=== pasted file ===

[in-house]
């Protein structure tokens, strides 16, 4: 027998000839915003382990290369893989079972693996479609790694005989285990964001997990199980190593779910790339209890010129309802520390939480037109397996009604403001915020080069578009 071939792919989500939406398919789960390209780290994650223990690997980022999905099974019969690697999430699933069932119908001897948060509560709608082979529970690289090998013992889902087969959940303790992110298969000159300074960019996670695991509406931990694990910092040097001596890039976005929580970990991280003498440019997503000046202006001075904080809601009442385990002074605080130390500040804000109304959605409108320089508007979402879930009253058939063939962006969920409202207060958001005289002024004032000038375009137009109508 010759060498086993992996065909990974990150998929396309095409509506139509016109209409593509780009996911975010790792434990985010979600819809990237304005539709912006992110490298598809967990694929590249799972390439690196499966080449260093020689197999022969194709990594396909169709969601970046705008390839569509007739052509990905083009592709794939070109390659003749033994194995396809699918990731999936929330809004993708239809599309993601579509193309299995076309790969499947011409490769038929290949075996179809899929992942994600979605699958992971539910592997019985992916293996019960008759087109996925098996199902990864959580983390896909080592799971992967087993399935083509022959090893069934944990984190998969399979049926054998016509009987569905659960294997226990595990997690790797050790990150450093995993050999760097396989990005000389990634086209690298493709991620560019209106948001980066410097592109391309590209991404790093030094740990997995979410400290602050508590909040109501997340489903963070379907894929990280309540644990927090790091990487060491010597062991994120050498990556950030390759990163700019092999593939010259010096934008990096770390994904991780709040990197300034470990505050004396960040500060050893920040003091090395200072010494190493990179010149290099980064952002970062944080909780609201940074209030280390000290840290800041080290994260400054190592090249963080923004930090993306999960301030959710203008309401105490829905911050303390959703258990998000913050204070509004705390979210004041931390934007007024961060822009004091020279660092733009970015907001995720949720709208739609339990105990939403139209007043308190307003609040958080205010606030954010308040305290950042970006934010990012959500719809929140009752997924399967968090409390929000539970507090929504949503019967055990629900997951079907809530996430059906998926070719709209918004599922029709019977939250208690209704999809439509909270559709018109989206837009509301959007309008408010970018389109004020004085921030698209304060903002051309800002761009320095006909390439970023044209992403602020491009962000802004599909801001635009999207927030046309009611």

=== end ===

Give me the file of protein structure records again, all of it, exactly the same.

[in-house]
């Protein structure tokens, strides 16, 4: 027998000839915003382990290369893989079972693996479609790694005989285990964001997990199980190593779910790339209890010129309802520390939480037109397996009604403001915020080069578009 071939792919989500939406398919789960390209780290994650223990690997980022999905099974019969690697999430699933069932119908001897948060509560709608082979529970690289090998013992889902087969959940303790992110298969000159300074960019996670695991509406931990694990910092040097001596890039976005929580970990991280003498440019997503000046202006001075904080809601009442385990002074605080130390500040804000109304959605409108320089508007979402879930009253058939063939962006969920409202207060958001005289002024004032000038375009137009109508 010759060498086993992996065909990974990150998929396309095409509506139509016109209409593509780009996911975010790792434990985010979600819809990237304005539709912006992110490298598809967990694929590249799972390439690196499966080449260093020689197999022969194709990594396909169709969601970046705008390839569509007739052509990905083009592709794939070109390659003749033994194995396809699918990731999936929330809004993708239809599309993601579509193309299995076309790969499947011409490769038929290949075996179809899929992942994600979605699958992971539910592997019985992916293996019960008759087109996925098996199902990864959580983390896909080592799971992967087993399935083509022959090893069934944990984190998969399979049926054998016509009987569905659960294997226990595990997690790797050790990150450093995993050999760097396989990005000389990634086209690298493709991620560019209106948001980066410097592109391309590209991404790093030094740990997995979410400290602050508590909040109501997340489903963070379907894929990280309540644990927090790091990487060491010597062991994120050498990556950030390759990163700019092999593939010259010096934008990096770390994904991780709040990197300034470990505050004396960040500060050893920040003091090395200072010494190493990179010149290099980064952002970062944080909780609201940074209030280390000290840290800041080290994260400054190592090249963080923004930090993306999960301030959710203008309401105490829905911050303390959703258990998000913050204070509004705390979210004041931390934007007024961060822009004091020279660092733009970015907001995720949720709208739609339990105990939403139209007043308190307003609040958080205010606030954010308040305290950042970006934010990012959500719809929140009752997924399967968090409390929000539970507090929504949503019967055990629900997951079907809530996430059906998926070719709209918004599922029709019977939250208690209704999809439509909270559709018109989206837009509301959007309008408010970018389109004020004085921030698209304060903002051309800002761009320095006909390439970023044209992403602020491009962000802004599909801001635009999207927030046309009611």